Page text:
Review by Colin Hynson

Spectres CoverTom Moore, violin and viola, and Archie Moss, diatonic accordion/melodeon, have both been fixtures on the folk scene for some time now – as musicians in their own right, as two–thirds of the well–regarded folk trio Moore Moss Rutter and lastly as a duo. They released their first album together in 2017. It was called ‘Laguna’ and it put down a marker for two musicians who remain grounded in traditional music but have integrated subtle electronica and sound effects into many of their tracks. 

This exploration of the boundaries of traditional music continues with their latest album ‘Spectres’ (the first release for Slow Worm Records, a Norfolk–based record company). The sleeve notes say that all of the music on this album ‘originates’ from the viola and melodeon (with the exception of some sampling on a couple of tracks). It’s an interesting word to use. No electronic instruments like the synthesiser here but electronic sounds emerging from both instruments.

Track number one, ‘Gusts’, immediately sets the album off on its chosen path. A spectral, drone–like quality from Moss’s accordion punctuated by a repeating theme from the viola. It should be a soothing piece of music but it’s strange and a little disconcerting - but in a good way.

Now we’ve entered familiar territory. The title track comes next. It starts off sounding very much like a traditional acoustic piece of music but soon the introduction of sampling reminds us of what this album is about. Moving on, purist lovers of traditional music will appreciate the sublime duet–playing on the next two tracks ‘Pop One’ and ‘Oculus’.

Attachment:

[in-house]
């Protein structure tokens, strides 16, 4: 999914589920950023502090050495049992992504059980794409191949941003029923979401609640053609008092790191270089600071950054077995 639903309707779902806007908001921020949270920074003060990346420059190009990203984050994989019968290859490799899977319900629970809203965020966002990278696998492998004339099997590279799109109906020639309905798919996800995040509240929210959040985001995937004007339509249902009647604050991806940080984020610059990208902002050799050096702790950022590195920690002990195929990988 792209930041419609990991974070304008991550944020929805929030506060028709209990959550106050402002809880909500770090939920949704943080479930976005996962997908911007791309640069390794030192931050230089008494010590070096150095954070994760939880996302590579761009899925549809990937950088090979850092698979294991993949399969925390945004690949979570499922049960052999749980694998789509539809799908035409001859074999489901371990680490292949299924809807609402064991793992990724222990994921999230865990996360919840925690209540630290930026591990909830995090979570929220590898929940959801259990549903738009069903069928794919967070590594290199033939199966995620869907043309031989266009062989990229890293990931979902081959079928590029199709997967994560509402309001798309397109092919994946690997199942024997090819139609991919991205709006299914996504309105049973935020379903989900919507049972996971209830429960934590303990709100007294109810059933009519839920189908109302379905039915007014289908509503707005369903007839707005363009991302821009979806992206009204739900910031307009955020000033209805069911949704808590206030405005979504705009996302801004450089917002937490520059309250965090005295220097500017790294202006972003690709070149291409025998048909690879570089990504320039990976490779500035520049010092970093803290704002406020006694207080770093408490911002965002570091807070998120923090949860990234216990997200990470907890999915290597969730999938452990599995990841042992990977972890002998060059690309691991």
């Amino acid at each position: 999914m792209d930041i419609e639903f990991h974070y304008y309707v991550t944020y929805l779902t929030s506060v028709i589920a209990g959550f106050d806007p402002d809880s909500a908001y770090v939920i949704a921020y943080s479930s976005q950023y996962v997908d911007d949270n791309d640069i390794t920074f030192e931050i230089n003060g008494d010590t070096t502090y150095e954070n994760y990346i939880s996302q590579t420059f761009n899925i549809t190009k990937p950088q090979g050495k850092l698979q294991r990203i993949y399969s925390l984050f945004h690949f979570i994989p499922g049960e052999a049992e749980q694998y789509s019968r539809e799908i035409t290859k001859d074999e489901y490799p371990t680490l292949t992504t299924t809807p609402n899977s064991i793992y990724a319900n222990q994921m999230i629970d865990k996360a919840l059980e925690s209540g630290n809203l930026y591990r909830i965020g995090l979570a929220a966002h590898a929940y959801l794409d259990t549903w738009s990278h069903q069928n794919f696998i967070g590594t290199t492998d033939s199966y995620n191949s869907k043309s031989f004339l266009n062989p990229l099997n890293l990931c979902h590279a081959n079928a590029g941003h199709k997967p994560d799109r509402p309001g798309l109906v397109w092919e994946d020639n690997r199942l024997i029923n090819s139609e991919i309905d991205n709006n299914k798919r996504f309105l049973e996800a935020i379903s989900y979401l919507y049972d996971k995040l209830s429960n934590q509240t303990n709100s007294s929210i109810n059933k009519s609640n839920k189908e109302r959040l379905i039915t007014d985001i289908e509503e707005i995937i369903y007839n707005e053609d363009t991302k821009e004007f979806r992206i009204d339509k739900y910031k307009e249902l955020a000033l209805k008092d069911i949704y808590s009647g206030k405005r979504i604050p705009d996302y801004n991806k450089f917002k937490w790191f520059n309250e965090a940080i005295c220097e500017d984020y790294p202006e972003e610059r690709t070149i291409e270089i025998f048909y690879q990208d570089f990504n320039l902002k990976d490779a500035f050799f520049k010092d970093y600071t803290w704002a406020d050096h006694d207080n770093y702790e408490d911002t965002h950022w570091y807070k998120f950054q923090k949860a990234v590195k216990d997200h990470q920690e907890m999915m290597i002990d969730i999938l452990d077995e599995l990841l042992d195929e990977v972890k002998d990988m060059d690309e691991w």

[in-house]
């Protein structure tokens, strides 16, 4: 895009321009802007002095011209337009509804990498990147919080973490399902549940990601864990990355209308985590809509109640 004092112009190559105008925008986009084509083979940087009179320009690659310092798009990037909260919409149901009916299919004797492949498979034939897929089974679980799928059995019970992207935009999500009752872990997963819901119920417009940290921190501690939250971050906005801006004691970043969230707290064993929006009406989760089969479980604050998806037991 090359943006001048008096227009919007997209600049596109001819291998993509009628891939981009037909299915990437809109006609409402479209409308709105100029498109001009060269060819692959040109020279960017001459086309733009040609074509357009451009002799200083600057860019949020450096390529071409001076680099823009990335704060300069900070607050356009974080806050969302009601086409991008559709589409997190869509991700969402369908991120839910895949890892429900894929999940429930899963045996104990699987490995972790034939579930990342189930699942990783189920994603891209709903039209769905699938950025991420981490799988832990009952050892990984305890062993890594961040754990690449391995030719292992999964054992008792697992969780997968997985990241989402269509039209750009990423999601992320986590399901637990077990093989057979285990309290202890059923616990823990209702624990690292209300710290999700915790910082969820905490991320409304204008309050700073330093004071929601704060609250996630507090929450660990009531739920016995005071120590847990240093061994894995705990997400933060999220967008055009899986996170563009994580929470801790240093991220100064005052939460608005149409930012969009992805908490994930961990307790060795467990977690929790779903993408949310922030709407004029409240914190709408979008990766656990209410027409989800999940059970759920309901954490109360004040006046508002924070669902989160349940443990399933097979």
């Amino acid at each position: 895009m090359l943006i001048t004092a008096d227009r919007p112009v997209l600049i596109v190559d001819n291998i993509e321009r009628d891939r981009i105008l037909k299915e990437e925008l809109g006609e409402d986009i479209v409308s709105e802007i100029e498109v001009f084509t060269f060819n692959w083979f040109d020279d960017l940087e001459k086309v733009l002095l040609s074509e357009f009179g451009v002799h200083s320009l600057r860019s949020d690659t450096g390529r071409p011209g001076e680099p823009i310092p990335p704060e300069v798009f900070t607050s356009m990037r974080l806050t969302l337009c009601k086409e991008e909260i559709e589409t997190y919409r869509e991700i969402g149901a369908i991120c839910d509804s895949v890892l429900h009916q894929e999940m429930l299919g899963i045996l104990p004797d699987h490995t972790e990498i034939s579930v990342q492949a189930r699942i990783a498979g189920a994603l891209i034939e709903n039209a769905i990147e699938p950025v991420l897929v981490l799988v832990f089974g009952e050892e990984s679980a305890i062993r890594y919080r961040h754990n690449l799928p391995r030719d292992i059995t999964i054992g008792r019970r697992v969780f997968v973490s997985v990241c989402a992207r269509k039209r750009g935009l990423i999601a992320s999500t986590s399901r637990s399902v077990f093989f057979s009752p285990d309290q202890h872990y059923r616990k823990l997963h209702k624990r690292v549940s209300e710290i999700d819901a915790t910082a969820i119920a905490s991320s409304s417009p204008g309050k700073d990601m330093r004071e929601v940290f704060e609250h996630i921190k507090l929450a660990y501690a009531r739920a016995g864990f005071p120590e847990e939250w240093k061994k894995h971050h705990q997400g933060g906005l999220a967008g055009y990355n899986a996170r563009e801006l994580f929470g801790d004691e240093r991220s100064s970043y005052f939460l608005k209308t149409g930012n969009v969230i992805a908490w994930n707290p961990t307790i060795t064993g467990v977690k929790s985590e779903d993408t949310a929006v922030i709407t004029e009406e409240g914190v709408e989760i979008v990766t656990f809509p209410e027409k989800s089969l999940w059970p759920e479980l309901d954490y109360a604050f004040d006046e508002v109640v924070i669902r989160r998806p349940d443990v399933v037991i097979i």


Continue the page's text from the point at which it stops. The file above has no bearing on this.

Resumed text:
‘Giga and ‘Lek’ both use rhythms that are nods to traditional dance forms with more than a hint of reels and jigs on each track. ‘Pigeon City’ returns us to the slower and more melodic themes of the start of the album and is the second and last track to feature sampling. Back to some more lively duetting on ‘Omens’. 

On the home straight now and there’s a short quiet melodeon–led piece called ‘Green Belt’. Could this be a reference to those protected areas of countryside around our cities or to what was originally a Christian music festival? Through the penultimate ‘Windmill Hill’ and finishing with ‘Balbis’ – a track that would not be out of place as the soundtrack to folk horror movie.

Fans of traditional folk, followers of Hauntology - electronic music that draws on a mythical urban and rural past - and those who listen to bands like Penguin Café Orchestra will all find something on this album to satisfy them. Moore and Moss clearly respect traditional music forms very much, but still want to take it in new directions. There was never any intention to tear up the folk rule book but simply to add a few paragraphs to make it a little bit richer.

You can download Spectres from Bandcamp:

‘Spectres’ by Tom Moore & Archie Moss. Slow Worm Records 2020